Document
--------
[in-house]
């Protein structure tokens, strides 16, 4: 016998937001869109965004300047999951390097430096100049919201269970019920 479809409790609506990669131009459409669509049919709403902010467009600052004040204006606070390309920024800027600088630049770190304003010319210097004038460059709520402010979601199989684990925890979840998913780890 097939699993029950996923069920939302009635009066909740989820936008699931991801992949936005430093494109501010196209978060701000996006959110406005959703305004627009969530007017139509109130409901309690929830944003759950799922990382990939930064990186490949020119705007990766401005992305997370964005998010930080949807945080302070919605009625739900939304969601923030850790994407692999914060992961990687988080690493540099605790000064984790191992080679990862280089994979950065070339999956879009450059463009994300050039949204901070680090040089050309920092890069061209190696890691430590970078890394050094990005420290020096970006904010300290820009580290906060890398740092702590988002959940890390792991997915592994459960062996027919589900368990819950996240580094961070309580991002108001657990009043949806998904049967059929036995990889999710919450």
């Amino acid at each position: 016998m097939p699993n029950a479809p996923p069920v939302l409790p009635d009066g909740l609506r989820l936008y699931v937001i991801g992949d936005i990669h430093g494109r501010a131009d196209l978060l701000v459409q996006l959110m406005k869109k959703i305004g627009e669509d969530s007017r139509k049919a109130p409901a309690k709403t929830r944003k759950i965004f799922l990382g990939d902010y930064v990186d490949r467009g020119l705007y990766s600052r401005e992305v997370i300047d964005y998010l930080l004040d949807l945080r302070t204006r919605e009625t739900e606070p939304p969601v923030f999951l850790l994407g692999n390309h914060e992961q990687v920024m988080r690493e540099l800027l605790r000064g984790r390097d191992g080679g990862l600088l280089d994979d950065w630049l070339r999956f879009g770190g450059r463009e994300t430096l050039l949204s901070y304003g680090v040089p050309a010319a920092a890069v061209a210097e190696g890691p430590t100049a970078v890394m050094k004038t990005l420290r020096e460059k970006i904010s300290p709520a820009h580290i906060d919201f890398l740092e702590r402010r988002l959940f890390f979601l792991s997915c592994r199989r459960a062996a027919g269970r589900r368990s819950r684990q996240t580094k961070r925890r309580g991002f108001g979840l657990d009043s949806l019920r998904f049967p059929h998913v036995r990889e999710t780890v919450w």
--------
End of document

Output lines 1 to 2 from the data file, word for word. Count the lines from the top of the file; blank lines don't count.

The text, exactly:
[in-house]
């Protein structure tokens, strides 16, 4: 016998937001869109965004300047999951390097430096100049919201269970019920 479809409790609506990669131009459409669509049919709403902010467009600052004040204006606070390309920024800027600088630049770190304003010319210097004038460059709520402010979601199989684990925890979840998913780890 097939699993029950996923069920939302009635009066909740989820936008699931991801992949936005430093494109501010196209978060701000996006959110406005959703305004627009969530007017139509109130409901309690929830944003759950799922990382990939930064990186490949020119705007990766401005992305997370964005998010930080949807945080302070919605009625739900939304969601923030850790994407692999914060992961990687988080690493540099605790000064984790191992080679990862280089994979950065070339999956879009450059463009994300050039949204901070680090040089050309920092890069061209190696890691430590970078890394050094990005420290020096970006904010300290820009580290906060890398740092702590988002959940890390792991997915592994459960062996027919589900368990819950996240580094961070309580991002108001657990009043949806998904049967059929036995990889999710919450």